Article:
Newspaper Page Text
VOL. XXIII, NO. 32.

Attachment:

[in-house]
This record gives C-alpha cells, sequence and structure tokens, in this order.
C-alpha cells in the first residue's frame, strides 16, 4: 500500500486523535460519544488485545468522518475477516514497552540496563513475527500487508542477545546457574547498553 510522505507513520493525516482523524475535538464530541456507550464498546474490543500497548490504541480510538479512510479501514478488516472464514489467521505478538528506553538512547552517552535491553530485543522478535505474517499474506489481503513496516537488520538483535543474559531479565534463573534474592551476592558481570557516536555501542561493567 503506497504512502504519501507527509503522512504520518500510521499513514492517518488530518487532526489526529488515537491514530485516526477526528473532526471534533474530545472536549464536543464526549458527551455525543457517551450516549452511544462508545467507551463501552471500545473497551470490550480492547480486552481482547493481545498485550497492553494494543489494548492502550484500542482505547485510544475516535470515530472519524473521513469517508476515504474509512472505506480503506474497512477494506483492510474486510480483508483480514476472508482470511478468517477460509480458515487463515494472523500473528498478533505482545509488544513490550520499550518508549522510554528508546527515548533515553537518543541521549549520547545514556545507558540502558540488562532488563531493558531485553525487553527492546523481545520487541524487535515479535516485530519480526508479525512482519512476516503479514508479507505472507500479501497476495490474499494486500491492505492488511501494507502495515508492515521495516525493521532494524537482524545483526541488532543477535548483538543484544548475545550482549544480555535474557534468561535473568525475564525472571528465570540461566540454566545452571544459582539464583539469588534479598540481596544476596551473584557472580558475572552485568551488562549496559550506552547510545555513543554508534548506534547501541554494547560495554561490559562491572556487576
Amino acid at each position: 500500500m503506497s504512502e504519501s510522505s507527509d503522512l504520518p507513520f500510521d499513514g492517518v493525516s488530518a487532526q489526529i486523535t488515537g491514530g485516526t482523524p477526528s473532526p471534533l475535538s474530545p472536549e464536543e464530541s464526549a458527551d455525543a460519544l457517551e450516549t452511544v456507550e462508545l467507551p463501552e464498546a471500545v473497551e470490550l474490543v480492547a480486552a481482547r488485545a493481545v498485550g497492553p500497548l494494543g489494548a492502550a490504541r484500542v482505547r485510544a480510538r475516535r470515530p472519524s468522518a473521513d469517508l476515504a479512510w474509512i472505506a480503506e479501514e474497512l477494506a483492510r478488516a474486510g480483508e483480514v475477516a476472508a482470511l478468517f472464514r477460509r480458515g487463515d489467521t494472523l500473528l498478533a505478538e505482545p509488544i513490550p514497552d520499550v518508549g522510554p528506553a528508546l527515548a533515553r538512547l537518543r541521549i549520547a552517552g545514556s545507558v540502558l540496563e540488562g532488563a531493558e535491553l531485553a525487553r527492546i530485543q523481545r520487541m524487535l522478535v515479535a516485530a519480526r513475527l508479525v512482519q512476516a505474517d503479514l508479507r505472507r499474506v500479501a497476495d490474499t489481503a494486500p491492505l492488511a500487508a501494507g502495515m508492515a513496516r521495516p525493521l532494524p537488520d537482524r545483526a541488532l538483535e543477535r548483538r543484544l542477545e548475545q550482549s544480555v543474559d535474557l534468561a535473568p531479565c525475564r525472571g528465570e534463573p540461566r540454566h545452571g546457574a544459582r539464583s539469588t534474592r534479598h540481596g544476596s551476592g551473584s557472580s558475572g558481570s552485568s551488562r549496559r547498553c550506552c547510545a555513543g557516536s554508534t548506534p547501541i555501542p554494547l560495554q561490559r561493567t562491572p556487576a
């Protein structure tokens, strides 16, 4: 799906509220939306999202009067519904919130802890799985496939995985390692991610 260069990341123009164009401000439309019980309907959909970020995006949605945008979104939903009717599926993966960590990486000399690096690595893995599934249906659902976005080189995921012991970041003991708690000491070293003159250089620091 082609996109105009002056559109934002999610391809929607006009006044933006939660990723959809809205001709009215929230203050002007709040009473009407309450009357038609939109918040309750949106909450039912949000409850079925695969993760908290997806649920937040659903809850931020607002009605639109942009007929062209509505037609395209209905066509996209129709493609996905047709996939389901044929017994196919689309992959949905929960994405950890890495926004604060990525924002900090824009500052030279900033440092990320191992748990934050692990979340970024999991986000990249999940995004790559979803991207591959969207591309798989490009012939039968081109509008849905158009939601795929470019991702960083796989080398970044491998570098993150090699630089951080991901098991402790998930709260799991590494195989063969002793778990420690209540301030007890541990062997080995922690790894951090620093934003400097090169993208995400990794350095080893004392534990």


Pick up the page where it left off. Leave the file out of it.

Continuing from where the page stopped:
A large majority of the members of the Water Users Association and others not under the present project attended the meeting held in the Odd Fellows hall Tuesday afternoon. The meeting was called for the purpose of discussing the advantages of chang ing over from a Water Users Asso ciation to an Irrigation District under the laws of this state. It was called at this time for the additionsl reason that Attorney Willis J. Egleston of Helena, district council for the recla mation service, was in the city. The meeting was opened by Presi dent Thomas who called upon Attor ney Burdick for a few remarks. Mr. Burdick said in part: "During the time I have farmed here I have put in eight crops. Due to lack of rainfall I cut but four of these, the other four being very small. There are two ways of rais ing crops in the western part of North Dakota. One way is to summerfal low every other, or two out of three years, but this is a very expensive method and the farmers generally can not afford it. During the four years that the rainfall was scant the only place where I received any crop was in the river bottoms where they were -overflowed by the river, in the spring. Since dry farming by sum merfallowing was impractical the only other way for success was to irrigate. There are 8000 acres of irrigable'land which if. water was put on them elim inate the necessity of shipping in hay RETURNS VERDICT IN FAVOR OF AABERG CASE AGAINST ACCIDENT IN SURANCE DECIDED IN FAVOR OF PLAINTIFF The case of Albert Aaberg vs the United Commercial Travelers Insur ance Company came to a close Tues day noon when the jury, after being out about thirty minutes, returned a verdict for the plaintiff in the full amount of the claim. Mr. Aaberg was injured by being thrown from a buggy April 15, 1915. His spine was hurt and he took treat ments from the best specialists in the country. Iti order to get a settle ment Mr. Aaberg put in a final claim for 54 weeks although still far from well. He did this he says in order to get money with which to continue treatments. The company refused to settle and the case gdt into court. It came up for trial last Friday and was on for four days. The verdict was for $1354.70 with "interest from April 28, 1916. Attorney A. V. Reeke was attor ney for the Insurance Company and Palmer, Craven & Burns, and Mur phy & Metzger, for Mr. Aaberg. The principal line of defense seem ed to be that if the plaintiff could write, talk and walk he was not in jured. For instance Attorney Reeke asked Mr. Aaberg if he could write. He said yes. Can you talk. Yes. Then you are not injured Many of our exchanges are pub lishing etiquette rules for phone use. We would like to add one. If you happen to hear something over the phone that is not meant for you, it is not best to repeat it. VfJillJ WATER USERS HAVE MEETING TUESDAY—BOOST FOR DISTRICT Meeting Practically Unanimous For Organization of Irrigation District Would Give Powers And Advantages of Public Corporation A FEW OF THE BENEFITS OF NEW ORGANIZATION 1. The organization into a district wipes out all liens against the land now held by the government. 2. It would bring into the project all of the lands in a solid body and so help keep down to a minimum the cost per acre for building and operating. 3. By clearing the land of government liens placed there under the old system it leaves the farmer free to take advantage of th government farm loan act. 4. The district board of directors has authority to determine whether or not various tracts are benefited and can act accordingly. It would seem that our accident in- P°wer adjust any differences, leave surance laws could be amended in a way that would protect the injured. For instance a policy reads that the injured will- get so much a week, for a stated number of weeks for ill that long. In many cases he don't get it. If the laws compelled an agreement on the injured within say thirty days, and then payments every week to the injured he could get his money when needed the worst. and other feed. We would be ship ping them out instead. There were three mistakes made formerly that must not be made again. To prevent these (1) Everyone must use water. (2) Absent land owners must pay as well as the residents. If the majority of owners or leasers sign the petition then an election is held. (3) Facilities must be provided to use products of irrigated land so that there would be a demand for such products." Mr. Burdick then read an extract of the law regarding the power of the board of Directors for the Water Users Association. In con clusion he showed that, combining the fertile land which we have with wa ter, the country would be prosperous regardless of rainfall. He thought it possible that in time, through the prosperity of the project, Williston would have a population of 20,000 in stead of 5,000. Attorney Overson gave a talk on "The Future Possibilities" of the dis trict if carried through to organiza tion. He said that he had been Chairman Thomas at this time had Secretary Ellithorpe read a telegram from the State Engineer in which he stated that he had formally approved I the petition for the district. A number of the men under the dis trict who took water when it was fur nished a few years ago said that they were for irrigation and wanted water this and every year. Mr. Phillips said he wanter water. That a few years ago when he had irrigation he got 90 loads of hay and this last year about six loads from the same land. Joe Wegley stated that with irri gation they had raised 270 bushels of potatoes to the acre and without it their crop was practically a failure. Practically every farmer present was called upon and one and all said they wanted water. Attorney Egleston was asked to ex plain in what way the district law was different from the old one under which the project was first organized. He said that under the new law the district would be purely local self gov ernment and they would elect a board which would conduct their business. Under this law the majority would rule and could require all to come who had land which could be profitably ir rigated. The charges under this or ganization would be in the form of taxes and would be collected by and payable to the county. The taxes would be assessed by a man selected and he would assess the land accord ing to the benefits received. The law covers every contingency and the of ficers of the company would have the out land where it could be shown that it could not be cultivated profitably and bring in land that could. He also explained that under the old law the charges of construction, etc., lay as a lien against the property. Under the association contract and the new law all this is wiped off the records and leaves the land clear. This, said Mr. Egleston, is one of the biggest, if not the biggest thing in favor of the change from a Water Users As sociation to the District. It would then be more like a school district. In regard to this change to a dis trict association and a self govern ment we believe it would be well to (Continued on page 8) Capt. E. W. Jeffrey Dear Brother and Family, Williston, N. D. oveE a great many projects and that this was the only one where there had not been a great increase in land values and this of course was due to the fail ure to irrigate. In other districts in Montana land that formerly sold for thirty dollars now sells for $250, the incraese due solely to irrigation. Un der the old irrigation system here there was nothing definite but with this new organization the old govern ment lien against the lands under the project would be eliminated. This would leave the land clear and a farmer needing more money could get it. Mr. Overson also explained that it would take about three months more to get the organization of a new dis trict completed so that prompt action was needed. and the Babies go home. But when I saw the big boat I said "Gdod Night." And she was some boat but I rode her without a struggle. Albert Behonek of "K" was sick from the start to the finish. Alex Steinbach gave up what he had and a few oth ers had sore throats etc., not exactly sea sick you understand only they didn't feel like eating. I could easily write a book on the trip over but it would not pass the Censor so I'll tell it to you when I get home. But this is a nice place considering everything good old English mist that you read about but never ex pected to see or feel. We are out of town about three miles and if you want to go to town you have to travel ten miles to get there figuring the number of times you slip. Hickey Harvey said that he thot Texas was the worst place on earth but he wouldnt trade one corner of it for the whole country. We are subsisting on English ra tions and are all right as far as quan tity is concerned but it rather gets •the old sod busters goat to eat it. But I tell them that as long as it puts the fat on your ribs it don't make so much difference what it is. Lester is having some time trying to learn to eat rice and I am having some trouble eating mutton but you re member the story about the man and the snake, if I ever had been told that I would go so far as to eat mutton I would have. committed suicide in childhood, but when they told me that mutton was very expensive and far more nutrious than beef I got outside of it without any more questions. Now I want to tell you that the boys need tobacco and lots of it. Ri» ht npw Bull Durham is worth 25 cents a package and hard to get at that. Prince Albert and tin tobaccoes of that nature are three for a dollar. The English tobacco is not the kind the men are used to and is more ex pensive than our tobacco. If the peo ple of Williston want to do the boys a good turn send them tobacco. If you have anything to send to the boys in France send it to me, I believe you will understand. And be lieve me we have come to a place where we are not so paticular as we were in the U. S. I suppose that we will get magazines when we get far ther along but right now I could read the advertising section of the Spring- Our Couatry! In Her tatcrcMfM with forciga uilm may She always kt right. But nt caaatry, right wrong.—Stephen Decatur. WHAT CAN I DO TO HELP WIN THE WAR? A personal word to the readers of the Graphic: SAVE WHEAT! This is the outstanding request of the United States Food Ad ministration as voiced at the conference of the Federal Food Ad ministrators from the various states held at Washington January 8 and 9. The shortage of wheat is more acute now than at any time in the past. The critical period is between now and next June. In those few months the American people must save 90,000,000 bush els out of their normal consumption. Every ounce that is saved will help win the war. Use corn products in place of wheat. Mix oat products, rice products, bar ley products and potatoes with your white bread. There is an abundance of potatoes. Try mixing mashed potatoes with your flour the next time you make bread. Potato War Bread 2-3 cup sweet milk 1 teaspoon salt 1 cup potato teaspoon sugar 2 cups flour 1-2 yeast cake Heat milk to boiling point then cool to luke warm. Bake or boil potatoes, then mash or put through ricer. Dissolve the yeast in the milk. Make a sponge of the milk, yeast cake, salt, sugar, mashed or riced potatoes and 1-3 of the flour. Beat well, let stand over night to rise. I nthe morning add the balance of the flour. Let rise again until double in bulk, then mold into a loaf let rise again to double in bulk, then bake 40 minutes in a moderate oven. A little more flour will be required if potatoes are not mealy. Company Boys In England Enjoying The Mist and Mud Like Old U. S. Better Every Day Call For Tobacco And Want Papers I have not taken the time to write you for the reason that I was sure that you would read the folk's let ters and hear from me .thru Lily also we have been pretty busy with this moving game. We may have stayed some little time in Mercedes but be lieve me we have been moving some since. We are here for only a short time, in fact by the time you get this we will be well on our way. You were certainly wrong when you had us pegged for the winter in the U. S. but at that I believe I was the most surprised of all of them and F. E. LADD, Federal Food Administrator. LIEUTENANT JEFFREY WRITES LETTER-BOYS WANT T00ACC0 brook News and think it was real news. Don't kid yourself that we are 4»OTnfsick for we I stuck with it even after I had Lily should have been given to the young est second lieutenant instead of the third ranking Captain. I was in charge of the deck guards coming over, had 115 men on guaid, got a nice hand from the Lieut. Col. Stephan of the 163rd who was in command who was kind enough to mention we to our Col. I was lucky enough to pull a little detective work that got me an audiance with the General.. I don't want to have to kiss anybody's and to get in but I am not going to pass anything up. Well I think I have written enough for this time, what I want you to do is to talk up this matter of tobacco and Red Cross. If I had $100.00 I would go up town and buy the outfit some tobacco for they stire do need some. So long for this time, W. W. Jeffrey, 1st Lieut. Co. E. MI NOT KNIGHTS AT WILLISTON The following members of DeMolay Commandery No. 10, K. T., journey ed to Williston Saturday afternoon where that night they assisted in communicating the Black Cross de gree to eight candidates of the newly organized Crusader Commandery: C. F. Truax, A. Bratsberg, T. F. Fox, Pv. W. Pence, W. H. Reighart, F. P. Taylor, G. D. Colcord, James John son, K. Andreson, A. D. McCannel, H. E. Myorum and A. J. Brunner. Following the work, an enjoyable social session was held, buffet lunch eon being served. One of the big 25 pound turkeys raised in the Willis ton district, was carved and served as sandwiches. Grant L. Conley,.a former resident of Minot, is the Commander of Cru sader Commandery and Rev. Nelson E. Elsworth, also a former Minot res ident, is the Recorder. W. W. Hor ton, an old time Minot residetn, is one of the officers of the new Command ery. The Minot visitors met so many former residents that they felt right Graphic WILLIS TON, WILLIAMS COUNTY, NORTH DAKOTA, THURSDAY, JANUARY, 24, 1918. $1.50 PER YEAR IN ADVANCE haven't timA for that but the boys haven't been paid for two months and haven't had mail for over three weeks, nor do we ex pect to get mail for another two weeks. Capt. Evans and several other mem bers of the regiment went to London for the week end. You remember the trips he used to take They are tame compared with the ones he takes now and he travels in style too. He is in right with the Col. and the Major as usual and when we moved the last time was given a rotten detail that at home. The Crusader Command ery starts out with a good sized mem- revolutionized the banking business, bership and the prospects are that The transfer of credit then could be thirty members will receive the de- done without the trouble of making grees at an early date. Williston I personal appearance at the bank. Masons are talking of building a fine This shows the evolution of our pres new Temple which will be construct- ent credit system. A man loans an ed as soon as present-conditions are other man $1000 and makes transfer settled.—Minot Independent. by check. The man in return pays Turning to Mr. Burdick he asked "How is that?'' "It all sounds good" was his com prehensive reply. Mr. Mills has visited a number of foreign lands and mentions one. in particular where the plan of govern ment ownership of all industries was successfully carried on when once es tablished. Why and how this task has come to th'e Nonpartisan League was the main theme of his address. "The League is rapidly being extend ed to new states and it will be the task of the League to elect members to Congress who will put such enter prise into effect." Mills went on to show the condition and the position in which farmers are situated at the present time. "The returns of the farmers are expended in different ways: labor must be paid for first then comes the tools to work the land with which is controlled by the capitalist then the interest on the investment must be paid. If the interest is unpaid, there is a fore closure. What remains after labor, tools and interest have been paid, is profit. By the toil of the workers all wealth of the world is created." Mills puts the farmers in a class of workers or laborers and states that the League is working for the better ment of this class of people. "There is an essential difference between tenant and landlord. Land lord—why listen you people—You poor devils are not landlords. A landlord, is one who owns the land— don't want to use it—won't use it— and would feel disgraced if he was compelled to use it. A tenant is one who uses the land but does not own it, must pay the landlord a big price for the use of it. I nmany cases the land is so poor that it will support only the tenant and furnish fodder fo the muies. Consequently there is nothing left for the landlord, but the interest must be paid, so the tenant fails." Mills related an instance of this in Illinois, "where some of the richest land in the world is found, the top surface holding invaluable riches of plant and in a layer under ground an inexhaustable supply of coal. Here are found some of the poorest peo ple living in small shacks, fences about the place all down and every thing in a delapidated condition. These were the tenants and the land lord lived over there in London. Lord Scully of London, when the law for bid an alien of Illinois to own land, came to the United States, swore the oath of allegiance and went back. Thus the debts pile up on the ten ants and farmers. "The bank" says Mills "is an institution devised for handling this great credit system. It is the biggest and best invention ever devised by man." To show the origin of the bank, he began with the Bank of Venice which according to Mills was the first of it's kind in his tory. "This was a community bank: anyone could put in their gold and other precious metals but they could take nothing out, without the pres ence of both parties at the Dank. In the Bank of England a great change had taken place, a great invention— the checkbook—had been made, which HAD MEETING IN ARMORY LAST SATORDAY Walter Mills, Nonpartisan Spea ker Delivered An Address To Audience In This City Saturday—Talked On Govern ment Ownership Tenant, Landlord, Credit System Walter Mills, lecturer, delivered the address in this city Saturday for the Nonpartisan league. There was a fair crowd present, many farmers prob abily being prevented from attending by the weather conditions. Whether his audience agreed with what he said or not they were all of the opin ion that Mr. Mills was a good enter tainor and speaker. Mr. Mills was introduced by Mr. Burdick in a few well chosen words. The speaker opened his address by saying that "The Nonpartisan League has no theories to explain, no doc trines to fulfill, but that they are making an earnest effort to fix with in the state what the people wanted done, that they are going to fix their proposals while they had the power, while they were here. Not one pro posal of the League is one of experi ment but each has been tested out before and where such has been tried, has also succeeded." Mr. Mills up held the League and said that "they were undertaking nothing new, that this was not an experiment," because he has visited places in distant lands where such enterprises have been car ried on and have succeeded interest on the $1000 at 8 per cent. This swapping of checks represents business. If a man has a carload of grain on the track, and he wishes to use or draw on the value of it, he goes to the credit system. Next Mr. Mills touched upon the management system. The manager he says, "belongs to the class of workers Well, what are we kicking about then? We are kicking because he won't stay where he belongs." Mills characterizes him as a "thief, robber, grafter, a pickpocket." Mills admits there must be a head or man ager of workers, otherwise there would be no system. "A manager is one of a class of workers hired for the purpose of hiring others and to direct them. There is a great deal of suffering due to poor management. Because of the great inventions of machinery, no one should suffer for lack of work. More babies have died in the U. S. alone since the war started than there are young men in the service, due to poverty, lack of management, corrupt management, controlled by the grafter, the loafer, the robber. Because of the big sal ary, the manager wants to stick to his job. He can hold his job only as long as he gets more out of the raw material and laborer and tools than someone else. There is no reason for the big salary drawn by the manager, but as he is in the class of workers, he should receive a workers salary. The workers are in a class of people who take what they don't make, while the workers get no more than they make. When the government took over the railroads, the managers who drew a salary of $75000 to $15000 were cut dow nto $5000. "There are two kinds of monopoly, private and public. A private mon oply is one in which a few men con trol and set the price. In such cases people must pay the price or do with out the stuff. A public monoply is one in which the public sets the price. In such a case the selling price is not far from the cost. A private monoply (Continued on page 8) TOGACCO HMD FOR HER OF GOMPMY E BOYS IN LETTERS CALL FOR TOBACCO—SHIPMENT SFNT THIS WEEK A shipment of one hundred dollars worth of tobacco was sent to mem bers of Company E the first of the week. Letters are now being receiv ed from the boys across the water and practically every letter sends out a cry for tobacco. To relieve the boys needs in this re spect members of the home guard and other citizens of the town are planning a campaign for a tobacco 'fund and want to send a large ship ment every month. As one means of raising money cigar boxes are go ing to be placed around town and citi zens can drop money in them which will be used to purchase tobacco. When opportunity presents itself don't fail to contribute. The boys— a great majority of them smoke and they find American tobacco hard to get on the other side and when it can be had the price is very high. A TOAST TO THE FLAG By John J. Daly Here's to the Red of it— There's not a thread of it, No, nor a shred of it In all the spread of it v- From foot to head, But heroes bled for it, Faced steel and lead for it, Precious blood shed for it, Bathing it Red. Here's to the White of it— Thrilled by the sight of it, Who knows the right of it, But feels the might of it Through day and night, Womanhood's care for it Made manhood dare for it Purity's prayer for it Keeps it so white. Here's to the Blue of it— Heavenly view of it, Star-spangled hue of it, Honesty's due of it, Constant and true. Here's to the whole of it, Stars, stripes, and pole of it, Here's to the soul of it— Red, White and Blue. —National Economist.